Why McGahn’s Testimony Is So Important

Why McGahn’s Testimony Is So Important November 28, 2019

If the court order that former White Counsel Don McGahn has to comply with a House subpoena and testify before the impeachment inquiry holds up, his testimony may end up being a huge factor in determining the outcome. He can provide crucial evidence of Trump’s attempts to obstruct justice in the Mueller investigation. Matt Lewis explains why.

Why does McGahn matter? According to the Mueller Report (and based on interviews with McGahn and others), Trump directed McGahn to call Deputy Attorney General Rod Rosenstein to “have the special counsel removed.”

McGahn refused to comply—one of the many examples in which subordinates potentially saved the president from an obstruction of justice charge. Few people actually read the Mueller Report, of course, and if McGahn says in public, on national TV, what he apparently said to Mueller’s investigators, Trump’s public support could drop substantially, and it could lock in an obstruction count in whatever articles the House draws up.

But that’s only one of the potential pitfalls for Trump:

Testimony from Roger Stone’s trial raised new questions regarding whether Trump lied in his written deposition to Mueller concerning whether he ever discussed WikiLeaks with Stone.

Being caught lying to Mueller would, of course, be a very big deal. Don’t forget, Bill Clinton wasn’t brought down because of sex, but because of perjury. Michael Flynn was convicted of lying to the FBI. One of the charges Stone was convicted of was lying to Congress. If McGahn has to go up to the Hill and—under oath—answer whether the president lied or instructed him to lie in that written testimony, it would be a bombshell moment. And if McGahn were to testify that Trump did, in fact, lie to Mueller, that could be (I’m going to sound insane here, I know) enough to cause some Republican attrition.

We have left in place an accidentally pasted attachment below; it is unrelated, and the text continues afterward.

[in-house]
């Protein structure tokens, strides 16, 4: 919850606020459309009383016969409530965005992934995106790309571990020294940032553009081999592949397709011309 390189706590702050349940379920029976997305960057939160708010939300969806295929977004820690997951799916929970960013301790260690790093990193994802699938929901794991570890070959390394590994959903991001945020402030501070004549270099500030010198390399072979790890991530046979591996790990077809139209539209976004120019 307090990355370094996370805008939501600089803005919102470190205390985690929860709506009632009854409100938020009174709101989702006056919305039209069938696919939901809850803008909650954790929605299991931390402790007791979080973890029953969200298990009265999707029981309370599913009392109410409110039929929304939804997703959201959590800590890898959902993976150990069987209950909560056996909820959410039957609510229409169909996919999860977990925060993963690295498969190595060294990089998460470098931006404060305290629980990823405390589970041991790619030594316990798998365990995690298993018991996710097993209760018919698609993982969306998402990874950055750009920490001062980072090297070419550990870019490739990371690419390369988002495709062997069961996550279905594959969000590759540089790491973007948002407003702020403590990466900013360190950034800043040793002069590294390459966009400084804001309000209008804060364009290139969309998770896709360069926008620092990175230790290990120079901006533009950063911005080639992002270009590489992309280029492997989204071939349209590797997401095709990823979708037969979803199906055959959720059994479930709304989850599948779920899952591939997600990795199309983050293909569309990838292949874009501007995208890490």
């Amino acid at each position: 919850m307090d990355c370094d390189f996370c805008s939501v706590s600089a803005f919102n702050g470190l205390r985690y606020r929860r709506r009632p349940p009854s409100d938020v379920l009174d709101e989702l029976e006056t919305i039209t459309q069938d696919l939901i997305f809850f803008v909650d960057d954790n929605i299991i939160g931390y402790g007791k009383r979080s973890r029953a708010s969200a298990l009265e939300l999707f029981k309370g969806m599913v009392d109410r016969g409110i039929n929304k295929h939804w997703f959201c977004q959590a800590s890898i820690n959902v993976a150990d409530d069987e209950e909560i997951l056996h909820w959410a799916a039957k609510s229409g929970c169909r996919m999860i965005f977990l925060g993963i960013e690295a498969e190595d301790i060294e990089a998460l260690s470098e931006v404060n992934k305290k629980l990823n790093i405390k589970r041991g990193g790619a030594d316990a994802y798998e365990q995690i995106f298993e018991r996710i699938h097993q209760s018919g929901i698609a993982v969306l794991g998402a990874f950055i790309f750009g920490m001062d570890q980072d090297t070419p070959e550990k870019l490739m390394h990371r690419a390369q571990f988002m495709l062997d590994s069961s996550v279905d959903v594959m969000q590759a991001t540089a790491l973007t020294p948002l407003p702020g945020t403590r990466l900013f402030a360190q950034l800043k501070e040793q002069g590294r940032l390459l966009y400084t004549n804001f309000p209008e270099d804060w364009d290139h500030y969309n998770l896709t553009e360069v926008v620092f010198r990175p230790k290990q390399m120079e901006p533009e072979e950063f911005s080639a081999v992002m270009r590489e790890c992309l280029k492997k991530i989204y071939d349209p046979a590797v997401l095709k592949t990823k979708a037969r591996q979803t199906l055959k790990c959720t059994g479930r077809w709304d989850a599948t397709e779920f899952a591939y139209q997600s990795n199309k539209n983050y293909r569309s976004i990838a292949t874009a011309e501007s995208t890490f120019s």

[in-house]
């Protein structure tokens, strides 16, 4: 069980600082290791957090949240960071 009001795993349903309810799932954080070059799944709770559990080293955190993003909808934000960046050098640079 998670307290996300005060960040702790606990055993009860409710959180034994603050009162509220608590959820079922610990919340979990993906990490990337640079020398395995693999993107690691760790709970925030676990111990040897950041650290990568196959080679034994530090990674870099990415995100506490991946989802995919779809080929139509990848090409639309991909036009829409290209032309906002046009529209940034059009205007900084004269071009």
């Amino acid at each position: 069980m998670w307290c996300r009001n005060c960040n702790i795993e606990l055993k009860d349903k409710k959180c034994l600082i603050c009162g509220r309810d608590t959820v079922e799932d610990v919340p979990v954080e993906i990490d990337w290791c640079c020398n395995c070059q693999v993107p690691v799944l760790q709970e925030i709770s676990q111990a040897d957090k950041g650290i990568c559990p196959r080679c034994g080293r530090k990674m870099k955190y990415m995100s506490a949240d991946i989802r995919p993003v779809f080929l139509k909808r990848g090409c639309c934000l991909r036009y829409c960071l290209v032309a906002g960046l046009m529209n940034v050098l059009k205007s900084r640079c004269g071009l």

Then there’s the fact that if the McGahn ruling is upjeld, it would also then require others, including John Bolton and Chief of Staff Mick Mulvaney, to testify — and under oath, importantly. Bolton is just looking for some legal and political cover before he testifies. I think he wants to testify but while preserving his standing within the GOP. Mulvaney would be a very reluctant witness, but would be forced to testify under penalty of perjury. Let’s hope the Supreme Court confirms the order, or just denies cert, leaving the appeals court ruling in place.

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